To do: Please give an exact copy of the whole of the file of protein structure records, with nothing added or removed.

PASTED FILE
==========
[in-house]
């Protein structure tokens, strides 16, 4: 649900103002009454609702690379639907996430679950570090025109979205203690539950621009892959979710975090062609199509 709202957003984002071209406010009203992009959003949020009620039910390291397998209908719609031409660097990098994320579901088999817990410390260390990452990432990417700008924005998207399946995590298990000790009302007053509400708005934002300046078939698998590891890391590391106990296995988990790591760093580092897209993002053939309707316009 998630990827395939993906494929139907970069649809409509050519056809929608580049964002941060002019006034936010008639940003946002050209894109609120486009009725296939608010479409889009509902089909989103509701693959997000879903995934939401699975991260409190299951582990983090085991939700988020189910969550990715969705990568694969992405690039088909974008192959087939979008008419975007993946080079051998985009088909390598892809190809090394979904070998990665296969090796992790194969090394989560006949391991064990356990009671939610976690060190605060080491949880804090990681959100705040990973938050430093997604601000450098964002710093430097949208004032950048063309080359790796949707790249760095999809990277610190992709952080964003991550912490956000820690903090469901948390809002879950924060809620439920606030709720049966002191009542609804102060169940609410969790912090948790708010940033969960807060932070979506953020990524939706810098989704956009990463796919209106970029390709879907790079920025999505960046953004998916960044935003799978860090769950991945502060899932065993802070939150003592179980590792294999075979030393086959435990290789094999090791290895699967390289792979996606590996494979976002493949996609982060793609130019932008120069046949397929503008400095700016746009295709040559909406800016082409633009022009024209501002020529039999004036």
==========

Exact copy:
[in-house]
């Protein structure tokens, strides 16, 4: 649900103002009454609702690379639907996430679950570090025109979205203690539950621009892959979710975090062609199509 709202957003984002071209406010009203992009959003949020009620039910390291397998209908719609031409660097990098994320579901088999817990410390260390990452990432990417700008924005998207399946995590298990000790009302007053509400708005934002300046078939698998590891890391590391106990296995988990790591760093580092897209993002053939309707316009 998630990827395939993906494929139907970069649809409509050519056809929608580049964002941060002019006034936010008639940003946002050209894109609120486009009725296939608010479409889009509902089909989103509701693959997000879903995934939401699975991260409190299951582990983090085991939700988020189910969550990715969705990568694969992405690039088909974008192959087939979008008419975007993946080079051998985009088909390598892809190809090394979904070998990665296969090796992790194969090394989560006949391991064990356990009671939610976690060190605060080491949880804090990681959100705040990973938050430093997604601000450098964002710093430097949208004032950048063309080359790796949707790249760095999809990277610190992709952080964003991550912490956000820690903090469901948390809002879950924060809620439920606030709720049966002191009542609804102060169940609410969790912090948790708010940033969960807060932070979506953020990524939706810098989704956009990463796919209106970029390709879907790079920025999505960046953004998916960044935003799978860090769950991945502060899932065993802070939150003592179980590792294999075979030393086959435990290789094999090791290895699967390289792979996606590996494979976002493949996609982060793609130019932008120069046949397929503008400095700016746009295709040559909406800016082409633009022009024209501002020529039999004036």